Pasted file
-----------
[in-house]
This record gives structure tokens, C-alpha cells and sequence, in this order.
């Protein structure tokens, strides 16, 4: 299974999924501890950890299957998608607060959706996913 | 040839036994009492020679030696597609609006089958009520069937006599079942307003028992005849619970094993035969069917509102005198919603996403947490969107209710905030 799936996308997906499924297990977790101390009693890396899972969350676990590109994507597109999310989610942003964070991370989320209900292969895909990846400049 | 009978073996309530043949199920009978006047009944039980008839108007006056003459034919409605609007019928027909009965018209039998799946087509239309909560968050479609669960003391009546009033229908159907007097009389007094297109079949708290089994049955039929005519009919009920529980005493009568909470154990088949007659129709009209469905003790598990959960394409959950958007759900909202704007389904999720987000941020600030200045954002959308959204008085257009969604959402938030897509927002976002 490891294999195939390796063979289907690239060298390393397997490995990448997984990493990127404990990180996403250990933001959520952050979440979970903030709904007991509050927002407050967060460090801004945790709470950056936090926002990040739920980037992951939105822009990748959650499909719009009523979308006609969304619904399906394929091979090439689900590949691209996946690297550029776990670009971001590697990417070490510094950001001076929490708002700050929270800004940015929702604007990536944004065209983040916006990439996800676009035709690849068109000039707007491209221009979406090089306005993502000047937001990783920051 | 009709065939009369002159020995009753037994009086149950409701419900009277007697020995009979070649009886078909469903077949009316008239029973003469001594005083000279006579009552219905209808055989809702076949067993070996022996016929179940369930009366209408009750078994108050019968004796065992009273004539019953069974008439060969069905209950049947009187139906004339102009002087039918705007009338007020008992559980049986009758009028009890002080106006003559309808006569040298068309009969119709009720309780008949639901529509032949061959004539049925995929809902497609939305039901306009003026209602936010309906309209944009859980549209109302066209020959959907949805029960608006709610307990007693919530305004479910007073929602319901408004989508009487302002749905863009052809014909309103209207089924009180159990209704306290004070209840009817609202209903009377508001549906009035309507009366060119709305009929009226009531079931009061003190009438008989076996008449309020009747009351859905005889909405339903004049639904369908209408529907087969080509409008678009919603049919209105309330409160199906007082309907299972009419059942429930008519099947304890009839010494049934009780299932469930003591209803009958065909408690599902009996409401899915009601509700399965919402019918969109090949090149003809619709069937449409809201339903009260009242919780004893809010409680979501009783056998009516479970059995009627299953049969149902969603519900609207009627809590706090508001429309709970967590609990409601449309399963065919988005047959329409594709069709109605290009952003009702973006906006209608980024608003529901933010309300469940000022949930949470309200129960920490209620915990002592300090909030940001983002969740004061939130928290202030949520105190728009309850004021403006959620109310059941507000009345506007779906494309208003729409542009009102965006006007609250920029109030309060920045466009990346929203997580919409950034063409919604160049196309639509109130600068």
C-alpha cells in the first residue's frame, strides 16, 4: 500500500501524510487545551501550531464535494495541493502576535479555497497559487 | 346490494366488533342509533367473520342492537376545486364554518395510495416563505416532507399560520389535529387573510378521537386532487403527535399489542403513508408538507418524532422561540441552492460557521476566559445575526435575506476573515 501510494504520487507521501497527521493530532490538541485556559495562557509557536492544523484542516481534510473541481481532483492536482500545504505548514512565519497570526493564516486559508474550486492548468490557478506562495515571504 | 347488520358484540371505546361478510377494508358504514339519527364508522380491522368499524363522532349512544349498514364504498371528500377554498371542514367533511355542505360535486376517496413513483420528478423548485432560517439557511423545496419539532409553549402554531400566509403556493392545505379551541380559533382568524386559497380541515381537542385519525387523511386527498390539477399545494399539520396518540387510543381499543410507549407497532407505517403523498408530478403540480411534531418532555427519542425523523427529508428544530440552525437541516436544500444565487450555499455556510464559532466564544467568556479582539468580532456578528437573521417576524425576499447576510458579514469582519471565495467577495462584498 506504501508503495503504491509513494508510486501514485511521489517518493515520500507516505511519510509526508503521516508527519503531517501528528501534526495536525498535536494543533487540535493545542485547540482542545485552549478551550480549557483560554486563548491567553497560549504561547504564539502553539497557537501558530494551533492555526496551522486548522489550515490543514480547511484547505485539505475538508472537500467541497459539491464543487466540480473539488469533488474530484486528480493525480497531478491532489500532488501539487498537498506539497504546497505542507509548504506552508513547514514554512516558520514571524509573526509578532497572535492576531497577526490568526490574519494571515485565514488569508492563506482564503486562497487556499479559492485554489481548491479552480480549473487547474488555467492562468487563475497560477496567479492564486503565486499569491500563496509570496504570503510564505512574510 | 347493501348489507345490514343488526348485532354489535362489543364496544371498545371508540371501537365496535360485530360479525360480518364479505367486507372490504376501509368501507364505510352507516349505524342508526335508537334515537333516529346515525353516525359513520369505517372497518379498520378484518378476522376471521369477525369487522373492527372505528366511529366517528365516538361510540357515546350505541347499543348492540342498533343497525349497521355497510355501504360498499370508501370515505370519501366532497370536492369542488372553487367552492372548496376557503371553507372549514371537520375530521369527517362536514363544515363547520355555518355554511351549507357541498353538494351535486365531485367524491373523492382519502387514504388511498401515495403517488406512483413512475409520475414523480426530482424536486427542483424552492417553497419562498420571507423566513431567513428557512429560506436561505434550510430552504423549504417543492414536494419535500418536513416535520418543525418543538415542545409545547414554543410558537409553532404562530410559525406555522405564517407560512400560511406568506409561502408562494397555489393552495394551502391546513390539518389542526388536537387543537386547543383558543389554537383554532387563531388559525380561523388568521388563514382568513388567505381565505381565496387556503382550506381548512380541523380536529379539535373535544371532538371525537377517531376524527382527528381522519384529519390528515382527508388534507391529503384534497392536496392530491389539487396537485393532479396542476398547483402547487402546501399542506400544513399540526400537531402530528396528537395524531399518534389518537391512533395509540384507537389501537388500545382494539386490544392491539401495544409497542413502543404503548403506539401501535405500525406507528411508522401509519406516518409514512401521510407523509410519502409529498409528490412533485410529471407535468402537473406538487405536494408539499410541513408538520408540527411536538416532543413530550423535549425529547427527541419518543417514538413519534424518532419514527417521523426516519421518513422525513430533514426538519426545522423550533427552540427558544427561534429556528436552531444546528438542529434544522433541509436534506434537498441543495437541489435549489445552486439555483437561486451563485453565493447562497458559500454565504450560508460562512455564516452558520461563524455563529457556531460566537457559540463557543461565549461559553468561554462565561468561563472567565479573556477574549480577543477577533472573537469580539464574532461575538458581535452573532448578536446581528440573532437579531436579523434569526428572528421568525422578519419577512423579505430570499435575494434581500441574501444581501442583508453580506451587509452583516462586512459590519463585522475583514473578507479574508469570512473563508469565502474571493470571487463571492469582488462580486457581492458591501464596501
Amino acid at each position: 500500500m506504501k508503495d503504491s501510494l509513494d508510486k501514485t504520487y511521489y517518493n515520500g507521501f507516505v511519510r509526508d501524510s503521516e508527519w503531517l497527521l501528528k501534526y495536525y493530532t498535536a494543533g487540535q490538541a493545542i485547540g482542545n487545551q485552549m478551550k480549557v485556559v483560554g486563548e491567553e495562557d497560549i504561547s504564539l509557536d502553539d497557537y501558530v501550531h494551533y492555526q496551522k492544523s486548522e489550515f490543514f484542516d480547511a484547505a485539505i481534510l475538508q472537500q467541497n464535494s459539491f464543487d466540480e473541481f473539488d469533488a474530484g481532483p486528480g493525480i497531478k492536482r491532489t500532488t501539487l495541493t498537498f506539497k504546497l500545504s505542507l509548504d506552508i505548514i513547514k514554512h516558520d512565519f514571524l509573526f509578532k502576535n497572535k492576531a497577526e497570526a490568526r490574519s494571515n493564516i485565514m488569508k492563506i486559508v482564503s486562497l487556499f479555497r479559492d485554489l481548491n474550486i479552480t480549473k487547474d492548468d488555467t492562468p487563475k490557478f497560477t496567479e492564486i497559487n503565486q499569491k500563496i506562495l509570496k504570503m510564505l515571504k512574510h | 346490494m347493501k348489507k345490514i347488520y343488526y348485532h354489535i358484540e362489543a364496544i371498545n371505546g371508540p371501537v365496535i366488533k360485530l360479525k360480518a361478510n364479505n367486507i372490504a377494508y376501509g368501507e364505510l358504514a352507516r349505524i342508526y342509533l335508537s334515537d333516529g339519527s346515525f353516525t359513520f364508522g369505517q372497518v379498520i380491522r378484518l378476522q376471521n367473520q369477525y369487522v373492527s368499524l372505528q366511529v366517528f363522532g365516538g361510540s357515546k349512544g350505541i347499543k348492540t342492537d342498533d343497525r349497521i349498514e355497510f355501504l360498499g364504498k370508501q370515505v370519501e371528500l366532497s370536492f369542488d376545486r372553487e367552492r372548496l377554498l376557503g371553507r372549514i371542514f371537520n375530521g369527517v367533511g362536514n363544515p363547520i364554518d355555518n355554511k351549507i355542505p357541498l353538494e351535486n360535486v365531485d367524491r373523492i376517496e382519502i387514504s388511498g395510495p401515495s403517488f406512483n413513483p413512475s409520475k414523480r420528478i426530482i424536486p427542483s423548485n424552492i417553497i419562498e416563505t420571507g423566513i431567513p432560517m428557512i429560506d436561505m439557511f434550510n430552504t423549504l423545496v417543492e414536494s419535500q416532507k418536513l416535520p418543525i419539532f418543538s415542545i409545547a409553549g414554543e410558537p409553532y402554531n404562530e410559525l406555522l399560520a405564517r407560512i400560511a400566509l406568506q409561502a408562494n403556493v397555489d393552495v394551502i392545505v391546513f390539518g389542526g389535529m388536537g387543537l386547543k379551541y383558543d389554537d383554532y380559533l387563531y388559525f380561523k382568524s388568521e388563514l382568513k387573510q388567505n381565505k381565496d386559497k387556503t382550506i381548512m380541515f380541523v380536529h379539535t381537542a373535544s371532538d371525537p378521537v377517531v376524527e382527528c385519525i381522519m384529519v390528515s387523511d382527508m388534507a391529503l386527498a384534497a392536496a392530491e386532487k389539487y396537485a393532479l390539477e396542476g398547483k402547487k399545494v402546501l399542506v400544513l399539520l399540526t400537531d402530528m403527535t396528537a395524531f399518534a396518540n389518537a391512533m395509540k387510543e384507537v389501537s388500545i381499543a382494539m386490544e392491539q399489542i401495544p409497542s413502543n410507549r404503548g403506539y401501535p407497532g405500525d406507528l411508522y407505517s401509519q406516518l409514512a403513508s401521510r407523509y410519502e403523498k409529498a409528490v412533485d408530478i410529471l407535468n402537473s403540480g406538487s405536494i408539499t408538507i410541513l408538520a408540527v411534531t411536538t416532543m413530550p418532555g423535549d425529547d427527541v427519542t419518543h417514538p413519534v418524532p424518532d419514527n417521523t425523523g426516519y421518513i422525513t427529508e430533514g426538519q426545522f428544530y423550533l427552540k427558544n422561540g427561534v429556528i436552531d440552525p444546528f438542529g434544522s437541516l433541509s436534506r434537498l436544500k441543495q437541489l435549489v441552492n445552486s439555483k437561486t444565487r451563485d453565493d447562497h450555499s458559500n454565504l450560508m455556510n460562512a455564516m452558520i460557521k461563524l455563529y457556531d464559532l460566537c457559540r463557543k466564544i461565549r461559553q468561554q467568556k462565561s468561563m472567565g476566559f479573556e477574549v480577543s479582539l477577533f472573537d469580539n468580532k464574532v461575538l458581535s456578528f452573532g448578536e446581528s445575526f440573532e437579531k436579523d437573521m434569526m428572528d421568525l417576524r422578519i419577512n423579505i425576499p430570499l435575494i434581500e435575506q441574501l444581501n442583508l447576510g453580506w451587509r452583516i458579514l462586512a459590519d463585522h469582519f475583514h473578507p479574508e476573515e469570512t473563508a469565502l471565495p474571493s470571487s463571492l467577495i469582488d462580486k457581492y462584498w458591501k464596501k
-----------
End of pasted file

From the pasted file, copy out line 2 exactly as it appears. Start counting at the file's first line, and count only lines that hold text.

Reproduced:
This record gives structure tokens, C-alpha cells and sequence, in this order.